Question about physically assembly new computer

This post revolves around putting the system together. At the same time that I get my answers, and put the computer together, I want to answer everyone else's questions too (ie: document my steps w. pictures etc so people can see how its done). Alternatively, maybe someone can direct me to a previously written guide and that would simply save everyone time.

Anyways that was my pre-amble (pre-ramble maybe?). I'm putting together the following system, and was wondering if anyone can offer tips related to the parts I am using from their own experiences, or share anything I should really be aware of before I push the power button on for the first time.

FYI: I never have put a system together before, but I can read manuals! To be honest my biggest fear is not connecting the Chassis fans/lights/buttons to the mobo correctly :p

MoBo: GA-P35-DS3R
CPU: e2180
RAM: OCZ Reaper DDR2-6400 2x1gb
HD: WD SATA 500gb
Optical: LG dvd drive (forget model #)
HSF: Thermalright Ultra 120 w. Scythe Fan (because I'm unoriginal like that!)
Chassis: Antec 900
PSU: Corsair 620HX

I was thinking of assembling without the HSF first to get baseline temps, reassembling with HSF and measuring temps again, then finally reassembling after lapping the HSF and measuring for the last time. I have no problems putting the effort into this, but what I want to know is whether or not this kind of information is useful to other people as well?

Without intentions of being presumptuous, if I can help out the community by documenting my experiences and making a little guide I'm more than happy to do so.

Thanks everyone!
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More about question physically assembly computer
  1. Nothing more than I already thought/prepared for, so that's comforting. :)

    Thanks systemlord.
  2. My suggestion would be NOT to lap the HSF. Thermalright is VERY good and they bottoms are VERY flat. I'd worry more about the CPU heat shield as they tend to be concave. I wouldn't lap anything untill you make sure everything works and also only do it if you have not other alternatives. It voids warranties. Granted I lapped my e6400 but the heat spreader was VERY concave as I saw from holding a razer over it up to a light. IT helped but dont unless you have to.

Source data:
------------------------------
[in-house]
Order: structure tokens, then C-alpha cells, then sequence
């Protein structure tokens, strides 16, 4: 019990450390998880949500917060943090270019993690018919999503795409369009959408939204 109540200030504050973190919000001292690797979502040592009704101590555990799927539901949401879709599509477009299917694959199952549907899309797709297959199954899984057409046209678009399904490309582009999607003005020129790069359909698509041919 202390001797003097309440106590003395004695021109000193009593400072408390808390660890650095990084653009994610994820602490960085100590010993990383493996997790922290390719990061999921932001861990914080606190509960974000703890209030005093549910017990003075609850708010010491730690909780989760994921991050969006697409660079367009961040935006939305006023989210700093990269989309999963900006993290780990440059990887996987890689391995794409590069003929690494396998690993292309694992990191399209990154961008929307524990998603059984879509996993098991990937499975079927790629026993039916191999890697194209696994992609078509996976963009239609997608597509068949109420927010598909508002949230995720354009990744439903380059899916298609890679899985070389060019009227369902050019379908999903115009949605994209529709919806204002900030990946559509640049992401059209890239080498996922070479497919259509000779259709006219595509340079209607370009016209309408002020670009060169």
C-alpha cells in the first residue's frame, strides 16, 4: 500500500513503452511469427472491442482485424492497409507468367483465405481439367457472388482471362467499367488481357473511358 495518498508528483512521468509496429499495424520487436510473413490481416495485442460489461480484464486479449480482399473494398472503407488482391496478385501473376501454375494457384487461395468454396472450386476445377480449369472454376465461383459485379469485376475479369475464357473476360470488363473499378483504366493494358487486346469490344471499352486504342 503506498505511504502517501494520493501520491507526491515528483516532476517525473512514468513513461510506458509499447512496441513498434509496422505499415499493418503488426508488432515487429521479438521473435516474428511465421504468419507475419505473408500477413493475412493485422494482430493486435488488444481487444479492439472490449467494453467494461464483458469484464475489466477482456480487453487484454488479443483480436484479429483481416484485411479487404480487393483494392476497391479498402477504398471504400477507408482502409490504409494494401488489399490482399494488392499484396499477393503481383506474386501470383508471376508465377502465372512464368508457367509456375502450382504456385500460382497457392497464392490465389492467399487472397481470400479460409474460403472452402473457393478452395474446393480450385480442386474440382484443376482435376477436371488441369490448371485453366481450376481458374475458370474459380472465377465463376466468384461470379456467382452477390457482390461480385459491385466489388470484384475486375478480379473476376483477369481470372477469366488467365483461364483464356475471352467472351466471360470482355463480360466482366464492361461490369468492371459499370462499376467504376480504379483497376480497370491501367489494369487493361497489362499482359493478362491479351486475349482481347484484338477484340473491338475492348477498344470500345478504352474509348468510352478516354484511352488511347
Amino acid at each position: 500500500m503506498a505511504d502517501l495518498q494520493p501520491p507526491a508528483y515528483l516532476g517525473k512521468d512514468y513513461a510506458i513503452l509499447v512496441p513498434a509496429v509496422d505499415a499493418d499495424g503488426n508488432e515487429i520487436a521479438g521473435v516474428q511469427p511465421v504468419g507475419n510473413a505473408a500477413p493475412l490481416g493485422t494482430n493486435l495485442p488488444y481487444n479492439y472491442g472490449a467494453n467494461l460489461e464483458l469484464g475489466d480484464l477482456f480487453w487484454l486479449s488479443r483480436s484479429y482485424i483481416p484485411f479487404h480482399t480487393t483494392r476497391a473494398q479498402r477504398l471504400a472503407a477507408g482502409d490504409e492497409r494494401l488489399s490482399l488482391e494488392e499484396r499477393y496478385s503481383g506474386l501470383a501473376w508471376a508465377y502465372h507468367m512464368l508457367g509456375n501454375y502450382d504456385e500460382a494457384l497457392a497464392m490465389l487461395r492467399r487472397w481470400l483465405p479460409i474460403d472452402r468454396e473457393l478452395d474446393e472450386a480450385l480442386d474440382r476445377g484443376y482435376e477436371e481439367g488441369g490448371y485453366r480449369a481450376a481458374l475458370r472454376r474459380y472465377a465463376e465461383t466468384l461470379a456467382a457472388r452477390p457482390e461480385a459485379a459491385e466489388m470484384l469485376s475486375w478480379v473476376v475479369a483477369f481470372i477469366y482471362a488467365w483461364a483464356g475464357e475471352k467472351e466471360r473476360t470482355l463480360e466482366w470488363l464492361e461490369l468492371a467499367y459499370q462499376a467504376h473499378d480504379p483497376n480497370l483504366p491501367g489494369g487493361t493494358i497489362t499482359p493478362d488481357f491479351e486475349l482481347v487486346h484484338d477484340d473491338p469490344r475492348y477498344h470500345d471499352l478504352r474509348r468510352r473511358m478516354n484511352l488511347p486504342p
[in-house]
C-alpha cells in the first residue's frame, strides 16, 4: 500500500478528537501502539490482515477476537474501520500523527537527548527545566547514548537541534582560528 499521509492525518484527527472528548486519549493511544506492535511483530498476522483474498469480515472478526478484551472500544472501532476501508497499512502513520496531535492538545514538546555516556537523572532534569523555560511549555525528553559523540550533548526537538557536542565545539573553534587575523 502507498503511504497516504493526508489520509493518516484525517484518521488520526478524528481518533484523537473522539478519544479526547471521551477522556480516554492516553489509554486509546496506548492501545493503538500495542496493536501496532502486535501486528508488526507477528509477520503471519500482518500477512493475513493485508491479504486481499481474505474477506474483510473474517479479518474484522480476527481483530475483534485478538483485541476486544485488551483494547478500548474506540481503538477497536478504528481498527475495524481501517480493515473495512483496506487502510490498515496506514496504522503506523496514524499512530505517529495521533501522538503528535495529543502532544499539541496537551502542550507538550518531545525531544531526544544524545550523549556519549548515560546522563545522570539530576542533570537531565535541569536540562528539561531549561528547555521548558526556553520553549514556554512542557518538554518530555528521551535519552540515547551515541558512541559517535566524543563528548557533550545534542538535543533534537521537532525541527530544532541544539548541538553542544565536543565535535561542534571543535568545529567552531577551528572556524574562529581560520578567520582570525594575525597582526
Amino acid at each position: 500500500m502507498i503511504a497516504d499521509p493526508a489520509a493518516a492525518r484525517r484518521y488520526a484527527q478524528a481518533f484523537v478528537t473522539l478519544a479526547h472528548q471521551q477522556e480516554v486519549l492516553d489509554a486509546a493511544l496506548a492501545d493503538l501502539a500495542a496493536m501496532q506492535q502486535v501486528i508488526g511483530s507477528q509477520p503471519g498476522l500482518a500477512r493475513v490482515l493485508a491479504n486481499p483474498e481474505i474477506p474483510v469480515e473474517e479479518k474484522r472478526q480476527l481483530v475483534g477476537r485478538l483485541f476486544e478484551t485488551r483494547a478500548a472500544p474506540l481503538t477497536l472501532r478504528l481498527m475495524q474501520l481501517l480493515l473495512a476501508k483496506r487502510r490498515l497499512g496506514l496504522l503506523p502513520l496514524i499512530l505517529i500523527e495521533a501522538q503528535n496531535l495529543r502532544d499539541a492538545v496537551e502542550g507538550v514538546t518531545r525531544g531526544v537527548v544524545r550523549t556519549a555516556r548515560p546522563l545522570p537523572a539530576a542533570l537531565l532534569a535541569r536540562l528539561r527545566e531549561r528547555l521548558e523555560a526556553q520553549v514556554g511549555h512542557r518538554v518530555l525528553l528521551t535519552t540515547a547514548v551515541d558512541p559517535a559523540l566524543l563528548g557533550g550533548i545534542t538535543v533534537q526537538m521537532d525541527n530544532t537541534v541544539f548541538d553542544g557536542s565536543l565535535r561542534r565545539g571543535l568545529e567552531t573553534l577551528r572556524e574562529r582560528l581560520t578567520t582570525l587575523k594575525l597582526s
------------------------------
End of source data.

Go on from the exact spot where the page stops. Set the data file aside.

Fan connectors are keyed so you can't make a bobo. Lights? well they will either not work or work. If they dont work switch the pins, ive done it so many times. It doesn't hurt them

    I would suggest putting the CPU, heatsink & fan, ram on the mobo before putting it in the case. Besides you have to take out the mobo to put the U-120 on anyways with the backplate.
  3. Thanks Jay! I'll lap as a last resort...or if I'm bored and really want to start sanding one afternoon...haha.
  4. I know the initial core 2's has some issues with concave heat spreaders so lapping was a great fix but voided the warranty. I haven't heard much complaining lately though. I think just the cooler with do great. They are machines VERY well. The contact surface has a machined finish but there is a reason for this. It actually increases the surface area and the thermal paste fills in the gaps. It's still perfectly flat but has slight ridges which is what increases the area. A pretty good design if done right, and they did. I now use Thermalright for all my cooling, you can't go wrong with them. Some of their solutions are a little overboard though.
  5. do realize that you can overclock to 3 gig+ on stock HSF with that processor. ;)

    I think you're going about fifty feet overboard paying for an Ultra120 on there but eh, that's your call. :)
  6. I've heard this as well, I still think an aftermarket cooler is a good idea though. I've always replaced the stock ones. I believe it is because it only has 1MB L2 Cache and isn't it only 800MHz?
  7. I've had lots of problems with my LG DVD drive, so I would recommend against it, and probably recommend a Samsung SH-S203B. I know people who've used them and they seem much more reliable. There are millions of recommendations for this drive across the internet.

    Also, Gigabyte does a pretty good job of labeling pin connections on their motherboards, so finding the right ones shouldn't be a problem.

    Good luck and let us know how it goes.
  8. There is some debate about the value of lapping the cpu and heat sink. Read this review and experience in doing both:
    Bottom line: they found no benefit to lapping, even with a concave heat sink.

    Lapping will void your warranty. The only value in doing it is to reduce the cpu temperatures to the absolute minimum if you are trying for a maximum overclock. With less than a maximum overclock, you can afford to let your cpu run a bit warm if necessary.

    Otherwise, parts look good.
  9. I realize that the HSF might be overkilll...but I am planning on buying C2D and C2Q's as they become cheaper - I figure I would buy it now and get it over with.

    I really appreciate all the suggestions, and I will let you know how it goes. Parts come in on Monday!!
  10. You should check with a razor to VERIFY your HSF and spreader, just to be aware of the amount it is off.

    Use AS5 and DON'T LAP anything, especially if it passes the razor test as jay2tall says.

    Then, when your PC starts getting a little long in the tooth, LAP, OC, AND GO CRAZY ON THAT THING.
  11. I recommend the (Thermalright) Ultima 90 if you want an aftermarket HSF; it has the cooling ability of the Tuniq and the Ultra 120 with 1/2 the weight. ;) The only thing that beats it is the Ultra 120 Extreme.
  12. I got the thermalright ultra extreme 120, but now am looking into other cheaper CPU coolers for my old socket 939...

    Man, I wan't to stop talking about these parts and actually put this together! I knew I should have ponied up the extra $$ for express shipping.
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